Anything You Want To Be, a ground-breaking film about a teenager’s humorous collision with sex-role stereotypes, was one of the first to explore the external pressures and the more subtle, internal pressures a girl faces in finding her identity. Made in 1971, and screened in schools, libraries and art museums in the U.S. and abroad, it was one of the most widely used consciousness-raising films of the modern Women's Movement. Betty Tells Her Story is a poignant tale of beauty, identity and a dress, and is considered a classic of documentary filmmaking. The film was featured at the Library of Congress and is being shown at film festivals across the country.
University of Massachusetts/Amherst Professor Emeritus Liane Brandon was one of the first independent women filmmakers to emerge from the early Women's Movement in this area. She is a co-founder of New Day Films. Her classic films have been featured on HBO, The Learning Channel, USA Cable and Cinemax, and have won numerous national and international awards.
By: Sarah Musumeci
When creating architectural photographs, great care must be taken to find the best perspective and lighting of the space. Join Sarah Musumeci on Monday, March 12 at 7:00 pm for a program titled Confessions of an Architectural Photographer. The program is cosponsored by the Newton Camera Club. Ms. Musumeci will show over 100 of her architectural photographs and talk about her techniques. Filled with humor and stories, and presented in a format that is easy to understand and useful for most any photograph, the program will include:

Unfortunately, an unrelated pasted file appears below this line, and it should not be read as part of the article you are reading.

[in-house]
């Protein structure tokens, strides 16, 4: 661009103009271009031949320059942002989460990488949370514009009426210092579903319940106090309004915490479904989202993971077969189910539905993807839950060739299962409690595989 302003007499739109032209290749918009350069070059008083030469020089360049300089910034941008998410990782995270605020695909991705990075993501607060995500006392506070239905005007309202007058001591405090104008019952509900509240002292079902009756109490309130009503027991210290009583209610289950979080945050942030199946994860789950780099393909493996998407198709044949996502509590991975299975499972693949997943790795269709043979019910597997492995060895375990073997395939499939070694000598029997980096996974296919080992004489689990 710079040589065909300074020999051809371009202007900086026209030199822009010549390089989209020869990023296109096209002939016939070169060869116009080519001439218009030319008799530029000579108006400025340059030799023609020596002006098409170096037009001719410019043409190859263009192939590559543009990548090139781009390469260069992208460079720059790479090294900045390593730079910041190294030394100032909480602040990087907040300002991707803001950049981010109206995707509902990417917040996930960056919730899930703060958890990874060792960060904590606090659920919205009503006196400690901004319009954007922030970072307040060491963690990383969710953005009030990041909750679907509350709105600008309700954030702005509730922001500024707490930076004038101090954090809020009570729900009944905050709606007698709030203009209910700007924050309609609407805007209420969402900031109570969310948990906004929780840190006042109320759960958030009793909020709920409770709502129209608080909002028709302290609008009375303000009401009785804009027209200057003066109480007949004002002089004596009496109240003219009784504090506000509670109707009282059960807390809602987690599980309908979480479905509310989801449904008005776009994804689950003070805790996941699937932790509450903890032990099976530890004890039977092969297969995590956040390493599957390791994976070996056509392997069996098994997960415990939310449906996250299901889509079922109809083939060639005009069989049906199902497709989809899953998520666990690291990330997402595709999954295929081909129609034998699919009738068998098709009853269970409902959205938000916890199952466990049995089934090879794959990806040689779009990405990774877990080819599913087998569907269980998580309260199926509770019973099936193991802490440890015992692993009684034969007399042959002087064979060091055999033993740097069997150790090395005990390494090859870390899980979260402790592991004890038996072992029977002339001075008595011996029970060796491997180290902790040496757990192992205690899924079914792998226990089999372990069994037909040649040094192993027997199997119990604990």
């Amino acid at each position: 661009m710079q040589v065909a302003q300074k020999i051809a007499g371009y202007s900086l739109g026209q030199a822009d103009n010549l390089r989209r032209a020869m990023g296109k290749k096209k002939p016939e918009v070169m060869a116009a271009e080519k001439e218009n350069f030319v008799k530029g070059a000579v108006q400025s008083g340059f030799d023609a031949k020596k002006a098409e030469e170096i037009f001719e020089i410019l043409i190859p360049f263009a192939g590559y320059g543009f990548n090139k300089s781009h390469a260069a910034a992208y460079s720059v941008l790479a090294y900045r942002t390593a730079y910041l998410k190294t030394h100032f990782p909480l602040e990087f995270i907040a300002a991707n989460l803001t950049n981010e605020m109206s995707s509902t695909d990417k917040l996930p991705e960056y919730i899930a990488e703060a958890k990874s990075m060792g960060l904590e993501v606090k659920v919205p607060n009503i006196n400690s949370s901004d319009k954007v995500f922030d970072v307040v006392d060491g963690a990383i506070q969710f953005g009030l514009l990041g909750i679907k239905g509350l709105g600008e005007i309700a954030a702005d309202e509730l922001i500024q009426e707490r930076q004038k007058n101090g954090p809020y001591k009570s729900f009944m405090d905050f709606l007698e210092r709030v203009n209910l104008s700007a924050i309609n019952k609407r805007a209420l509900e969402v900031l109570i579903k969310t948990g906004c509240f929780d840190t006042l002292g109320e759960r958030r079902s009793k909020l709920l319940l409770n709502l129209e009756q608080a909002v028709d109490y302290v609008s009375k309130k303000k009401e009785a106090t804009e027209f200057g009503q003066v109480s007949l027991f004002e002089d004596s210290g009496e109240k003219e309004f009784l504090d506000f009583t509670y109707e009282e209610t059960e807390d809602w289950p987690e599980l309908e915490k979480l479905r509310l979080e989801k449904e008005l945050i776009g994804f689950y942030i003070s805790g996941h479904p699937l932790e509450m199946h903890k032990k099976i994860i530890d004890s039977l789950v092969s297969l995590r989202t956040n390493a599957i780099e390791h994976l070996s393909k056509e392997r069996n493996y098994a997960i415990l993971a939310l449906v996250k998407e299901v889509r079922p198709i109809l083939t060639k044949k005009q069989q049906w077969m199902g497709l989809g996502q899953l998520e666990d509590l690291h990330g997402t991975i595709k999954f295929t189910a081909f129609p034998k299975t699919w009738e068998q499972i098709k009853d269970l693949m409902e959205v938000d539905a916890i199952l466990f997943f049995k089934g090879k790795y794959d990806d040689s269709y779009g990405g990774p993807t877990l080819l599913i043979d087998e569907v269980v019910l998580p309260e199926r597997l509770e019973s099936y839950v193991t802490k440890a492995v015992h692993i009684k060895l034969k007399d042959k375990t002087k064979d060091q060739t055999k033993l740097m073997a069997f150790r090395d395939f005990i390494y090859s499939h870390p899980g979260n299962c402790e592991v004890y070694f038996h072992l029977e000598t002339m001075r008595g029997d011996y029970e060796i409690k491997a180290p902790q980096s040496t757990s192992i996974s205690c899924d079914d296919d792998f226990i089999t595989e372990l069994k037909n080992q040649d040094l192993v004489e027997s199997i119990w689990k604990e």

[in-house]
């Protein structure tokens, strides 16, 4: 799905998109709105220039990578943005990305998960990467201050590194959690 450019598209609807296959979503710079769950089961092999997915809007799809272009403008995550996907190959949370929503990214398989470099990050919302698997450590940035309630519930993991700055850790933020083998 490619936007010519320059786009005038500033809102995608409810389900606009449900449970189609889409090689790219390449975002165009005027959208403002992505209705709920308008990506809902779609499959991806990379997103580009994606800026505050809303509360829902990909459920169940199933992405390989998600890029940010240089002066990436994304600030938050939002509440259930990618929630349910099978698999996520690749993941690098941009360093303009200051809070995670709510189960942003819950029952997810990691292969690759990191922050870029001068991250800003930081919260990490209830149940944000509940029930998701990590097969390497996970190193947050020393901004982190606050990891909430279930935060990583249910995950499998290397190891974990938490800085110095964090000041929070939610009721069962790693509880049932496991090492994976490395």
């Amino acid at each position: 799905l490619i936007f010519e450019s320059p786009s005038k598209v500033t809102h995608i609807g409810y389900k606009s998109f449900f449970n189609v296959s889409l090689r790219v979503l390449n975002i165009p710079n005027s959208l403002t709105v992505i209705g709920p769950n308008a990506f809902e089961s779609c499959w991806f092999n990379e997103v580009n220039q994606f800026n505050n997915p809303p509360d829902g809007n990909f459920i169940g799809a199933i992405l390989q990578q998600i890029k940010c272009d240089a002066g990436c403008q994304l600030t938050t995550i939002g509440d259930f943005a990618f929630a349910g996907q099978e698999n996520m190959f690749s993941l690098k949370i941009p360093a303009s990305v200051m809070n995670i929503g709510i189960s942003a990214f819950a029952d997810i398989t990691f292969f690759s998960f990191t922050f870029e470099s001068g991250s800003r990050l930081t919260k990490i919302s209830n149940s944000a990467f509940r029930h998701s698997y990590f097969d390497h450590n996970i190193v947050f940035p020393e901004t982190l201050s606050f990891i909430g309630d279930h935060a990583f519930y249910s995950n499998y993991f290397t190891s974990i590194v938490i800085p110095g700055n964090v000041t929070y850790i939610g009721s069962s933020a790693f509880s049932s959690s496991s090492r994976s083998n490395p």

- Segments on how to avoid keystoning and parallax problems
- Traditional lighting
- Simple Photoshop procedures
Sarah Musumeci is an interior and architectural photographer. She is a member of several professional organizations including the America Society of Media Photographers and the National Association of Photoshop Professionals.
The Poetry Series continues on Tuesday, March 13 at 7:00 pm with readings by Jade Sylvan, Margaret Young and Julia Story. An open mic will follow with a limit of one poem per person. Come early to sign up for the open mic; limited slots are available, time permitting. For more information visit www.newtonfreelibrarypoetryseries.blogspot.com/. The series is facilitated by Doug Holder of Ibbetson Street Press.
Jade Sylvan is a poet, songwriter and blogger who recently completed two independent tours of the country following the release of her first collection of poetry, The Spark Singer.
Margaret Young is a poet and a professor at Endicott College in Beverly, MA. Her latest book of poetry is titled Almond Town. Ms. Young co-founded the Open Door Theatre Company.
Julia Story’s first collection, Post Moxie, was the recipient of Sarabande Books’ 2009 Kathryn A. Morton Prize and Ploughshares’ John C. Zacharis First Book Award.
The Newton History Series continues on Thursday, March 15 at 7:00 pm. The series is cosponsored by Historic Newton and explores the cultural, social and civic landscape of pre-Revolutionary Newton.
From settlement to the dawn of a new Republic, Newton’s landscape was dramatically transformed from an economy dependent on small family agriculture to one of Boston’s most prominent horticultural communities. As field crops gave way to the introduction of the latest hybrid fruits and flowers, Newton’s citizens were transformed from farmers to gardeners. In a talk titled Newton’s Horticultural Revolution: Sowing the Seeds of Change, landscape historian Lucinda Brockway will explore this transformation as she describes how Newton’s horticultural revolution was born.